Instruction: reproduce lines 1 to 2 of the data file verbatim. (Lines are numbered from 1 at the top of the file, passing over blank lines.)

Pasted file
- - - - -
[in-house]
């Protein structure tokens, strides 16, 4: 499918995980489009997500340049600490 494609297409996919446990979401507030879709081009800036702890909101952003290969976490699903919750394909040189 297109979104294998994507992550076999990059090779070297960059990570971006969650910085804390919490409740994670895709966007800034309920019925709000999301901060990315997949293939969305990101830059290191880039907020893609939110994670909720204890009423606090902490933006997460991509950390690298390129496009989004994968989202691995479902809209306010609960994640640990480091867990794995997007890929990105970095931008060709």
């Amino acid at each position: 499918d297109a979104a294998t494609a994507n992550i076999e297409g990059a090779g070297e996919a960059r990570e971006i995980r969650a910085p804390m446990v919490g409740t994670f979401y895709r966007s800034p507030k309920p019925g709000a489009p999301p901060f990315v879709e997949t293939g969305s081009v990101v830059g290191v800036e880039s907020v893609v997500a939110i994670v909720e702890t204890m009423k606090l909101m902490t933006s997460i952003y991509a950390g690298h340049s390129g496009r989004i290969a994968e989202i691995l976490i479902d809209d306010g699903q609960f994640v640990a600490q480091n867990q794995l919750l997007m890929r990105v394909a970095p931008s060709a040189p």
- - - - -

[in-house]
């Protein structure tokens, strides 16, 4: 499918995980489009997500340049600490 494609297409996919446990979401507030879709081009800036702890909101952003290969976490699903919750394909040189 297109979104294998994507992550076999990059090779070297960059990570971006969650910085804390919490409740994670895709966007800034309920019925709000999301901060990315997949293939969305990101830059290191880039907020893609939110994670909720204890009423606090902490933006997460991509950390690298390129496009989004994968989202691995479902809209306010609960994640640990480091867990794995997007890929990105970095931008060709």